First and foremost, Happy New Year, everyone! I don’t know about you, but 2016 was a pretty rough year for me. Here’s hoping that 2017 is filled with a lot more light, love and laughter for all of us.
That being said, I know a lot of people make New Year’s resolutions. Diets are always a popular one, or going to the gym, or getting organized, or lots of other things we’ll probably forget about by the end of this month, heh. But for some on you, that resolution might include finally starting, finishing, shopping, or publishing a book. In fact, it was January of 2003 when I decided that, no matter what I was doing wrong (I’ll get to that later), I was going to start and finish an entire book.
You see, I’d started a bunch of novels up to that point, but I’d always gotten bored, distracted by a new idea, etc., and thus had never finished any of them. I’d also been told by a writer acquaintance that if I wanted to be an author, I had to have a chapter-by-chapter outline, a story board filled with details on all the characters, and extensive scene notes, all before I even started the book.
Anyone who knows me will understand how crushed I felt at hearing that. I may as well have been told that in order to write a book, I’d have to get a brain transplant. That kept me from attempting to write for another couple years, but the urge didn’t go away. I’d wanted to write a book since I fell in the love with the romance genre at age twelve (yes, I know – way too young to be reading romance, but hey, now you can say that I got a really, really, reaaaaaalllly early start on researching my future profession! ;)).
So, despite my utter lack of what some people would call qualifications and/or preparedness, in January of 2003, I started writing a book. In April of that same year, about fifty thousand words into my new book, I had a dream about a completely different hero and heroine. I could not get those people out of my mind, so, as I’d done many times before, I abandoned the novel I’d been working on and started something else. I’ll admit: it felt like taking a step backward into the same futility that had kept me from finishing any of my other stories, but this new idea wouldn’t let me go.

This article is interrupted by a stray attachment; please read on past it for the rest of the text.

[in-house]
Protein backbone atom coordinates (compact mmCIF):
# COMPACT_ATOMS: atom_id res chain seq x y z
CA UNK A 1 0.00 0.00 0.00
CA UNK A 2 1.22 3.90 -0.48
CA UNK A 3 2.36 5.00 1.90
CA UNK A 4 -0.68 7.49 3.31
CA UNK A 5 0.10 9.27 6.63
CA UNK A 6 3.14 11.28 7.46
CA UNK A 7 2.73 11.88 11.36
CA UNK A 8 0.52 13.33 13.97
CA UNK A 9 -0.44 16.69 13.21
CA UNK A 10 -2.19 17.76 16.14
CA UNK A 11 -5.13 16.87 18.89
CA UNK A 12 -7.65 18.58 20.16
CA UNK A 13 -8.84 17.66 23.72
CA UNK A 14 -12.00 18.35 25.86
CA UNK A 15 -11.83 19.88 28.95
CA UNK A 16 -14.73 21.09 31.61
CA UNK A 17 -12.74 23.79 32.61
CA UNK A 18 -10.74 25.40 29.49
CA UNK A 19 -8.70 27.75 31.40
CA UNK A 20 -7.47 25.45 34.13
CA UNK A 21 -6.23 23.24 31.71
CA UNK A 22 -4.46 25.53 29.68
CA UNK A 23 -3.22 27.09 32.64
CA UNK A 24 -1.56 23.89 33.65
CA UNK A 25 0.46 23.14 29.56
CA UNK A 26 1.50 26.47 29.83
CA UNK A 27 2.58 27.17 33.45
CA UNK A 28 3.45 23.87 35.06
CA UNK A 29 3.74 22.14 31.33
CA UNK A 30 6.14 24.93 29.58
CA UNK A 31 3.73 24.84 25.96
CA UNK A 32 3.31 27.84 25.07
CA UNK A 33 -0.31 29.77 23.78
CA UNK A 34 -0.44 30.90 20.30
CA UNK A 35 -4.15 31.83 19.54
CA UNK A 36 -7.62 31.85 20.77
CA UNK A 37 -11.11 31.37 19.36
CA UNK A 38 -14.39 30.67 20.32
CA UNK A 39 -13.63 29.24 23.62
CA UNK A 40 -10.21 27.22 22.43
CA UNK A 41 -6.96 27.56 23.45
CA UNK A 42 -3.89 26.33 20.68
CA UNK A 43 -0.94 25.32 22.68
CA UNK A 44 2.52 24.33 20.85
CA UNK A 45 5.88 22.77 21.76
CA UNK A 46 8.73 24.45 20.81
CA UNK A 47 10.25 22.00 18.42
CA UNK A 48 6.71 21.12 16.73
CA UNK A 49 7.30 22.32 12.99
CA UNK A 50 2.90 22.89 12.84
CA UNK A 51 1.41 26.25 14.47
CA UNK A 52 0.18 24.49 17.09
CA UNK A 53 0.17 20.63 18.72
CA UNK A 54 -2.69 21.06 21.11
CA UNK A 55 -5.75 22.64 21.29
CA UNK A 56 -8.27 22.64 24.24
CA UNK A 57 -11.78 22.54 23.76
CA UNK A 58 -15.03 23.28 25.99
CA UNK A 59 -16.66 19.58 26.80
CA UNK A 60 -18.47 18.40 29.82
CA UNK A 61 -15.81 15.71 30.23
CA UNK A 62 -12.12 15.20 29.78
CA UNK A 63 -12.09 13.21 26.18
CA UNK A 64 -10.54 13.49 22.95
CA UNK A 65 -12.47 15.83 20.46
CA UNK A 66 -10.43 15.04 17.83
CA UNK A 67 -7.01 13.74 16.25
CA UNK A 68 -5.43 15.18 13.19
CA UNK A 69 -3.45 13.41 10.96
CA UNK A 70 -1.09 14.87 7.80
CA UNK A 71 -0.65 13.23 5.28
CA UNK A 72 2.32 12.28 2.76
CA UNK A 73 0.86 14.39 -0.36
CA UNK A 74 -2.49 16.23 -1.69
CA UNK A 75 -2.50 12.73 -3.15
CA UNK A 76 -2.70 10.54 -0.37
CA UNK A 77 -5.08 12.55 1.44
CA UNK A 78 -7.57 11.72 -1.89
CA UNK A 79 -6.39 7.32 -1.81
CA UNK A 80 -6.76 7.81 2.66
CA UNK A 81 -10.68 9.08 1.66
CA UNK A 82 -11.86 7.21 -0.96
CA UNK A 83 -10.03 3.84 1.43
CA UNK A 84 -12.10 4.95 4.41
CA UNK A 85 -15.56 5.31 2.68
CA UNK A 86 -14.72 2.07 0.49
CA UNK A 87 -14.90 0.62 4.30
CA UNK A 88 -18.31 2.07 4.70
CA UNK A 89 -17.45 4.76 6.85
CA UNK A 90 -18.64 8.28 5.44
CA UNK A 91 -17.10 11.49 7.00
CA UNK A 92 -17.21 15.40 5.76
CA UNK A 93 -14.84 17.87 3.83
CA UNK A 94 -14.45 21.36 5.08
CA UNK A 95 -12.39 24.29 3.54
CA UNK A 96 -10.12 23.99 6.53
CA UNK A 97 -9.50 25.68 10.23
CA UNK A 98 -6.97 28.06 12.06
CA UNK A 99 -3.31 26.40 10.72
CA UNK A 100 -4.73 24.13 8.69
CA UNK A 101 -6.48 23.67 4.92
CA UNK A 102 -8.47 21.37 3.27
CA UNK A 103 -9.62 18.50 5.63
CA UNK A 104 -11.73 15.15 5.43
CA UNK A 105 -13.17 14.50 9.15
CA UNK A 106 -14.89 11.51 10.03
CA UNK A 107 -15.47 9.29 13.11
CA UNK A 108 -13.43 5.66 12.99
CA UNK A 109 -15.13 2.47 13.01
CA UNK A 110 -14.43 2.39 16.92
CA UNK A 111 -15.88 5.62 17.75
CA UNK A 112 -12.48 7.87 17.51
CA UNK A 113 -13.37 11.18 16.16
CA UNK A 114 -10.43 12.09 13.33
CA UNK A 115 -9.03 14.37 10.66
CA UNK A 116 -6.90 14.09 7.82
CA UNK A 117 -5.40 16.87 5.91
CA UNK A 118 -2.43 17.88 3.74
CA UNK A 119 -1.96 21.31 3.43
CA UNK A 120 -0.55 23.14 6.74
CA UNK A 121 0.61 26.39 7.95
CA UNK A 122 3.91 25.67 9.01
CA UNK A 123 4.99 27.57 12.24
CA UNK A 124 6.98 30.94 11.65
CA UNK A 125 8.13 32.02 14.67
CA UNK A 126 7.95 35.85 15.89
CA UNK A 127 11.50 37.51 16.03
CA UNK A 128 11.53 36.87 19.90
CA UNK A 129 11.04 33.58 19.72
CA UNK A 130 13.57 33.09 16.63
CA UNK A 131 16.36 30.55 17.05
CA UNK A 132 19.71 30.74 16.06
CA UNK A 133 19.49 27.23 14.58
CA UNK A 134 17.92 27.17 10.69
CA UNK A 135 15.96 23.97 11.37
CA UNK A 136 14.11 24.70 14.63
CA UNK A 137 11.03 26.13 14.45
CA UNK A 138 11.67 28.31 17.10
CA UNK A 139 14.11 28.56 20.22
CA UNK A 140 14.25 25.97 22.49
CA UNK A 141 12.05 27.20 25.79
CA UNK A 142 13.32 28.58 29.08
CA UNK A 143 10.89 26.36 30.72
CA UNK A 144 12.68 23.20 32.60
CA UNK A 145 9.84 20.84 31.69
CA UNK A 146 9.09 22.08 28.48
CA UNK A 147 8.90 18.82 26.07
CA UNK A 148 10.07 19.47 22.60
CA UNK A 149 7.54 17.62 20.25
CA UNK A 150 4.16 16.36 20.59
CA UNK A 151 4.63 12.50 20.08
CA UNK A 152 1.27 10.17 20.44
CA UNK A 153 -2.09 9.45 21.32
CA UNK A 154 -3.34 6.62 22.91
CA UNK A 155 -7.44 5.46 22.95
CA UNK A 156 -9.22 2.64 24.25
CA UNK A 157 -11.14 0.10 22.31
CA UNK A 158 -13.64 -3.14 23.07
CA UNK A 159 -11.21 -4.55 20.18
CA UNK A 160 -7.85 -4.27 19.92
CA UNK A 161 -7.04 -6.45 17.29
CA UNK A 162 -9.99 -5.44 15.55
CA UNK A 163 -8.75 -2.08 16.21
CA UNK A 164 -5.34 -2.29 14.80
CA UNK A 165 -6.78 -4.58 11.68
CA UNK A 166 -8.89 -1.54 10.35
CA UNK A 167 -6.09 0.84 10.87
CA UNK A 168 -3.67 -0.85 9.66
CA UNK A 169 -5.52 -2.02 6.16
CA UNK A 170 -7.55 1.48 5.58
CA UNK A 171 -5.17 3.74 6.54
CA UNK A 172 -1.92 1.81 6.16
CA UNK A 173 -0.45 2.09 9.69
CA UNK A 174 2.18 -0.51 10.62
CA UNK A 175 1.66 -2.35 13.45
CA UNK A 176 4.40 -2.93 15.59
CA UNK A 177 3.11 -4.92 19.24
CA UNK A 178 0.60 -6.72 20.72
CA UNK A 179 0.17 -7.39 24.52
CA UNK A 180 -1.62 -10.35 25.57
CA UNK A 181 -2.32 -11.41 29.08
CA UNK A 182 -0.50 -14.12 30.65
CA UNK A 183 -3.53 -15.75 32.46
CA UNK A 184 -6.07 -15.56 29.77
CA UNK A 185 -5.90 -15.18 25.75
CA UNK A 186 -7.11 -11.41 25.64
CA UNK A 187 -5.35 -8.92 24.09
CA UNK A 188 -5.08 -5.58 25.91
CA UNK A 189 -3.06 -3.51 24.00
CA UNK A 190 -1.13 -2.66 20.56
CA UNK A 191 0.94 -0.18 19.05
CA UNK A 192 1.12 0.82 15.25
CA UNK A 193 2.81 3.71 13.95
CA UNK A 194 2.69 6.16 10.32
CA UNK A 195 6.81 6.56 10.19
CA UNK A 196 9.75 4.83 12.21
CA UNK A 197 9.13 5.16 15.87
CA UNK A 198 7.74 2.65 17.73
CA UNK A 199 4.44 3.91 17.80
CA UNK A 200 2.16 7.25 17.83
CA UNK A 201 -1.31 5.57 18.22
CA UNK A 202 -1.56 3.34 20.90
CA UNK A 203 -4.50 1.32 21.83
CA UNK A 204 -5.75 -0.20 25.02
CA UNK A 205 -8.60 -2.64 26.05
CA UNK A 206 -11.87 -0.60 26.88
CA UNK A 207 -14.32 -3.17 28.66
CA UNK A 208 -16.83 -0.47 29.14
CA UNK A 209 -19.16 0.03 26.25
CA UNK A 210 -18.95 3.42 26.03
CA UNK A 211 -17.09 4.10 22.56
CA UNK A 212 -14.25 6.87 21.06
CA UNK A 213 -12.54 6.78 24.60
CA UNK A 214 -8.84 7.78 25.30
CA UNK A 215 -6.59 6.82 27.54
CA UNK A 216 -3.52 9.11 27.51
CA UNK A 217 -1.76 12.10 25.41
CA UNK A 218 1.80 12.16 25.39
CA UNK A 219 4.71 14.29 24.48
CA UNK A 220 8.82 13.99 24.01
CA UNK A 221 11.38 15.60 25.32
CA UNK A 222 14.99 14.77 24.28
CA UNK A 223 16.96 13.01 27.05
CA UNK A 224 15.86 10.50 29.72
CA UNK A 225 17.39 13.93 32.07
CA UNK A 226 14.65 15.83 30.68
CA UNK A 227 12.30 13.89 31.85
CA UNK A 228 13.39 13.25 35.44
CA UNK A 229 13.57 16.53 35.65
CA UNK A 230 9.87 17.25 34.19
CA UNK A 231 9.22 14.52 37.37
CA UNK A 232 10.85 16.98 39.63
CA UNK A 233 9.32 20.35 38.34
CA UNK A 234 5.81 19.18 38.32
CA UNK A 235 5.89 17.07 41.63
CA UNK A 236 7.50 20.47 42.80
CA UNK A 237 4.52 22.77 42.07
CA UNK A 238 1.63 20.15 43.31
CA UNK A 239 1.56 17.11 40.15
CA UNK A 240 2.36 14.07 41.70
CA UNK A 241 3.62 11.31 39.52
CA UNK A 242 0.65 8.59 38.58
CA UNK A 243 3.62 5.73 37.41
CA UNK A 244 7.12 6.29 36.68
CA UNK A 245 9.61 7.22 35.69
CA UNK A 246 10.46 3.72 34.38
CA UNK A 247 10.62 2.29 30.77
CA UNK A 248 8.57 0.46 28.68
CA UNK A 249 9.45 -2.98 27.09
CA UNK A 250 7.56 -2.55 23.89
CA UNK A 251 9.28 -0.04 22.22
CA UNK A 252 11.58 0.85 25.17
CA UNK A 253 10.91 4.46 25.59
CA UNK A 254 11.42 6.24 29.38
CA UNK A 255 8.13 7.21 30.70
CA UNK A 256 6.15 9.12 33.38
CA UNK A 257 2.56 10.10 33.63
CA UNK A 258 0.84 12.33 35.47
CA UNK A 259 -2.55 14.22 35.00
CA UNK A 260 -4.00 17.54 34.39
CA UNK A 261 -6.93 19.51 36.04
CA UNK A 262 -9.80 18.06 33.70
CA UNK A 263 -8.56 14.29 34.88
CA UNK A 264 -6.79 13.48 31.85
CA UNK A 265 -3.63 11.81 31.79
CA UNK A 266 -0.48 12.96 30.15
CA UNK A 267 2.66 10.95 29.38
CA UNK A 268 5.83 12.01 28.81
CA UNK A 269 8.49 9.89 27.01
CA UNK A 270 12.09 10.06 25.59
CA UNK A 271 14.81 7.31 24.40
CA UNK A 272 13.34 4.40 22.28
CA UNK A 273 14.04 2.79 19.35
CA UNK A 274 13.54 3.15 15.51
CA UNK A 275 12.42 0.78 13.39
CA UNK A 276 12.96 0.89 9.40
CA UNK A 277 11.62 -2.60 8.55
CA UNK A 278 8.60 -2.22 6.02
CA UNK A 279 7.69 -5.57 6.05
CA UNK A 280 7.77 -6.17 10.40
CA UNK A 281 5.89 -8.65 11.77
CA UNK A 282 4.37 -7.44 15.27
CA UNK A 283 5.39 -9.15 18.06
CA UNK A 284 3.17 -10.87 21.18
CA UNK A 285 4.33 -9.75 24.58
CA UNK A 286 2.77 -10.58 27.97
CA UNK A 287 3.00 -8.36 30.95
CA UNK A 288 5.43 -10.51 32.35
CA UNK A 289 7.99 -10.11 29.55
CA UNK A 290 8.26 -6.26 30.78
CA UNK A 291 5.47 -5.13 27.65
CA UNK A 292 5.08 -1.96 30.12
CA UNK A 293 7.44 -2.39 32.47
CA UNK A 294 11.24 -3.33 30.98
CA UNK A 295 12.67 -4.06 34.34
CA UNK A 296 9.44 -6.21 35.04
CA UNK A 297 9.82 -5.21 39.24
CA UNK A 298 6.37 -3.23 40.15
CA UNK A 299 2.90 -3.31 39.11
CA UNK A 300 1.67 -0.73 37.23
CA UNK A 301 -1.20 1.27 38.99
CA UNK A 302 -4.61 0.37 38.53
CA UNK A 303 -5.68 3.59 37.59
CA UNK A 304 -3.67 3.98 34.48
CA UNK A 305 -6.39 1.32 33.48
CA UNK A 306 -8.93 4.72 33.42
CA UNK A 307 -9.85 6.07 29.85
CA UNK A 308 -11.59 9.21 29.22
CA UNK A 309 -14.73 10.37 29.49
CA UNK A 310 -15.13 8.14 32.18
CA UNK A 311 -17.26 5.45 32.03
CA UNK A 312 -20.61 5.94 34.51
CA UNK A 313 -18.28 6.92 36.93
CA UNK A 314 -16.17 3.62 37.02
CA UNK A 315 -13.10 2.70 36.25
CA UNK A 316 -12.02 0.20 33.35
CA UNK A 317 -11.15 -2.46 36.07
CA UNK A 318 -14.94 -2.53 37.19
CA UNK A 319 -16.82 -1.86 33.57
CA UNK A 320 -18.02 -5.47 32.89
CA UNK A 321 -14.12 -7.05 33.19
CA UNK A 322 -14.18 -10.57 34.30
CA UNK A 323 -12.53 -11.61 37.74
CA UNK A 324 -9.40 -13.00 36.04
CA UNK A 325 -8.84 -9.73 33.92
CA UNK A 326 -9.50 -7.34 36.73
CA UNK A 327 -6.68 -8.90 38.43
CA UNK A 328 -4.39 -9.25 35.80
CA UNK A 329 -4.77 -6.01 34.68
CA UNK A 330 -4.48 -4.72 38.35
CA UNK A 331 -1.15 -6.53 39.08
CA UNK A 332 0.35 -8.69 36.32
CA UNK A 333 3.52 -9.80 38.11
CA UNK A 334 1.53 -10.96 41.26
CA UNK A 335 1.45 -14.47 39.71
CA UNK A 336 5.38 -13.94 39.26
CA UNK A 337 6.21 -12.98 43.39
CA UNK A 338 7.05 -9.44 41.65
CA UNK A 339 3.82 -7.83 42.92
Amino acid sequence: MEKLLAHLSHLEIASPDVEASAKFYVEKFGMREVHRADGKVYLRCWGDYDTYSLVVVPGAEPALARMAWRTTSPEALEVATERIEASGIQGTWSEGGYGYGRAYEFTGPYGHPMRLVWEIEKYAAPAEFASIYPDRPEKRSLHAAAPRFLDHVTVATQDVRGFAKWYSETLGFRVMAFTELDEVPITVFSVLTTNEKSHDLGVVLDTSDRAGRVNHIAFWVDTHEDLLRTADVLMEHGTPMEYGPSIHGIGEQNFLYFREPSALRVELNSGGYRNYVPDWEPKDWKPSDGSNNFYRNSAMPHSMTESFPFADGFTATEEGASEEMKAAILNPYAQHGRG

That new, dream-based idea eventually became HALFWAY TO THE GRAVE, book one in the Night Huntress series, which launched my career as a bestselling author of multiple books and series.
What’s the point of this post, aside from a trip down memory lane? It’s simply this: don’t listen to people who tell you that in order to be a “real” writer, you have to do A, B, or C, or you have to be A, B, or C.
I was reminded of this last week, when an author penned a piece published by the Huffington Post. In it, she claimed that self-publishing was an “insult” to the written word and that, among other things, indie authors aren’t “real” writers. There was a lot more crap in her article, but I won’t go into all of it. I’m also not linking it because I don’t want to give that author any more publicity. I’ll admit, I read it and laughed at how ridiculously uninformed and elitist her positions were… and then I stopped laughing because I remembered how I used to believe a lot of those same things when I was starting out. That belief, plus my own doubts, kept me from chasing my dream of being an author for many years, and I regret that lost time now.